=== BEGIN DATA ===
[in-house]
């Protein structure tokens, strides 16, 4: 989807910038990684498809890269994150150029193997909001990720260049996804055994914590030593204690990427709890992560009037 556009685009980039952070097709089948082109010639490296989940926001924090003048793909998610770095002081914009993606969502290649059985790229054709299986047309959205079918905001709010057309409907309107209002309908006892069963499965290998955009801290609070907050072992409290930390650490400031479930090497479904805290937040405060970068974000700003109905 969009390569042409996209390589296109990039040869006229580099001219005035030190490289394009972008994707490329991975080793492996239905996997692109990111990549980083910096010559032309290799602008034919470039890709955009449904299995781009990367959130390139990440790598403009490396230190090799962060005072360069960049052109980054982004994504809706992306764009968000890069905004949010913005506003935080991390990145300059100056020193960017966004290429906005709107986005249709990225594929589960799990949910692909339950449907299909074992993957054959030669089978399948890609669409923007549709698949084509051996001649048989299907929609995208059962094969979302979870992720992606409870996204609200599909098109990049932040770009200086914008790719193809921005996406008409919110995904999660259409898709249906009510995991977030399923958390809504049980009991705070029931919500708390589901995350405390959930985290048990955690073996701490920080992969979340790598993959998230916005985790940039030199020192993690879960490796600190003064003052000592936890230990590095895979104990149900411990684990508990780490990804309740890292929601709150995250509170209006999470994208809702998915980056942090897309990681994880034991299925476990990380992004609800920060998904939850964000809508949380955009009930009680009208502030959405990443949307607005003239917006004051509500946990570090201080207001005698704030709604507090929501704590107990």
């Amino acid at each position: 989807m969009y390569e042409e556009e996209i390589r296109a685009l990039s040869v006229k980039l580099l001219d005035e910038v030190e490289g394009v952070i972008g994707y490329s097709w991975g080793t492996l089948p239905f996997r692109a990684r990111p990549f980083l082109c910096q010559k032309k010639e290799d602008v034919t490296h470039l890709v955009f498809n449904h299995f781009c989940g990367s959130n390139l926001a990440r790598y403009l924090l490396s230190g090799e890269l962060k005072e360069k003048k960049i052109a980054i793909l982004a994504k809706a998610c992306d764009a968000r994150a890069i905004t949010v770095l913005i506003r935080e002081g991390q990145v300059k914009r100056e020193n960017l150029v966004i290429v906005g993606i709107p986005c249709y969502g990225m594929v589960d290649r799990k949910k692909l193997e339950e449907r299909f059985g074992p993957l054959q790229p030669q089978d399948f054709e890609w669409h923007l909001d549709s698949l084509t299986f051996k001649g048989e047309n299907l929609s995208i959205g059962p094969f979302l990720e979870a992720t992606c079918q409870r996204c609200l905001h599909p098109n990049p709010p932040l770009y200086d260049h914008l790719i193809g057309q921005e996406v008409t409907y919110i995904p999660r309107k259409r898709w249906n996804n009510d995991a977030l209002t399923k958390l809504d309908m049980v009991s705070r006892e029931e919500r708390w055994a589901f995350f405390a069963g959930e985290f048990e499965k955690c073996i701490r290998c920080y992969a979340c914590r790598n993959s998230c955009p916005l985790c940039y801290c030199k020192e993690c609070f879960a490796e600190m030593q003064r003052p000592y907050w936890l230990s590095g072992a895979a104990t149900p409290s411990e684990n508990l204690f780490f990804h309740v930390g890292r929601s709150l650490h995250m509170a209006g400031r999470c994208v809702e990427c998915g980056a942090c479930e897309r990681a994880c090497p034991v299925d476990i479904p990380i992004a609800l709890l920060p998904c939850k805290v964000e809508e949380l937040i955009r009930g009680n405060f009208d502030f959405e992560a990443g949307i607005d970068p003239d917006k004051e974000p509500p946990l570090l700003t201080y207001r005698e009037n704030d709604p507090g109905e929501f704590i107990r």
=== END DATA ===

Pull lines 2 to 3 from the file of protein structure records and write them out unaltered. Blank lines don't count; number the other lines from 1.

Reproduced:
């Protein structure tokens, strides 16, 4: 989807910038990684498809890269994150150029193997909001990720260049996804055994914590030593204690990427709890992560009037 556009685009980039952070097709089948082109010639490296989940926001924090003048793909998610770095002081914009993606969502290649059985790229054709299986047309959205079918905001709010057309409907309107209002309908006892069963499965290998955009801290609070907050072992409290930390650490400031479930090497479904805290937040405060970068974000700003109905 969009390569042409996209390589296109990039040869006229580099001219005035030190490289394009972008994707490329991975080793492996239905996997692109990111990549980083910096010559032309290799602008034919470039890709955009449904299995781009990367959130390139990440790598403009490396230190090799962060005072360069960049052109980054982004994504809706992306764009968000890069905004949010913005506003935080991390990145300059100056020193960017966004290429906005709107986005249709990225594929589960799990949910692909339950449907299909074992993957054959030669089978399948890609669409923007549709698949084509051996001649048989299907929609995208059962094969979302979870992720992606409870996204609200599909098109990049932040770009200086914008790719193809921005996406008409919110995904999660259409898709249906009510995991977030399923958390809504049980009991705070029931919500708390589901995350405390959930985290048990955690073996701490920080992969979340790598993959998230916005985790940039030199020192993690879960490796600190003064003052000592936890230990590095895979104990149900411990684990508990780490990804309740890292929601709150995250509170209006999470994208809702998915980056942090897309990681994880034991299925476990990380992004609800920060998904939850964000809508949380955009009930009680009208502030959405990443949307607005003239917006004051509500946990570090201080207001005698704030709604507090929501704590107990």
């Amino acid at each position: 989807m969009y390569e042409e556009e996209i390589r296109a685009l990039s040869v006229k980039l580099l001219d005035e910038v030190e490289g394009v952070i972008g994707y490329s097709w991975g080793t492996l089948p239905f996997r692109a990684r990111p990549f980083l082109c910096q010559k032309k010639e290799d602008v034919t490296h470039l890709v955009f498809n449904h299995f781009c989940g990367s959130n390139l926001a990440r790598y403009l924090l490396s230190g090799e890269l962060k005072e360069k003048k960049i052109a980054i793909l982004a994504k809706a998610c992306d764009a968000r994150a890069i905004t949010v770095l913005i506003r935080e002081g991390q990145v300059k914009r100056e020193n960017l150029v966004i290429v906005g993606i709107p986005c249709y969502g990225m594929v589960d290649r799990k949910k692909l193997e339950e449907r299909f059985g074992p993957l054959q790229p030669q089978d399948f054709e890609w669409h923007l909001d549709s698949l084509t299986f051996k001649g048989e047309n299907l929609s995208i959205g059962p094969f979302l990720e979870a992720t992606c079918q409870r996204c609200l905001h599909p098109n990049p709010p932040l770009y200086d260049h914008l790719i193809g057309q921005e996406v008409t409907y919110i995904p999660r309107k259409r898709w249906n996804n009510d995991a977030l209002t399923k958390l809504d309908m049980v009991s705070r006892e029931e919500r708390w055994a589901f995350f405390a069963g959930e985290f048990e499965k955690c073996i701490r290998c920080y992969a979340c914590r790598n993959s998230c955009p916005l985790c940039y801290c030199k020192e993690c609070f879960a490796e600190m030593q003064r003052p000592y907050w936890l230990s590095g072992a895979a104990t149900p409290s411990e684990n508990l204690f780490f990804h309740v930390g890292r929601s709150l650490h995250m509170a209006g400031r999470c994208v809702e990427c998915g980056a942090c479930e897309r990681a994880c090497p034991v299925d476990i479904p990380i992004a609800l709890l920060p998904c939850k805290v964000e809508e949380l937040i955009r009930g009680n405060f009208d502030f959405e992560a990443g949307i607005d970068p003239d917006k004051e974000p509500p946990l570090l700003t201080y207001r005698e009037n704030d709604p507090g109905e929501f704590i107990r």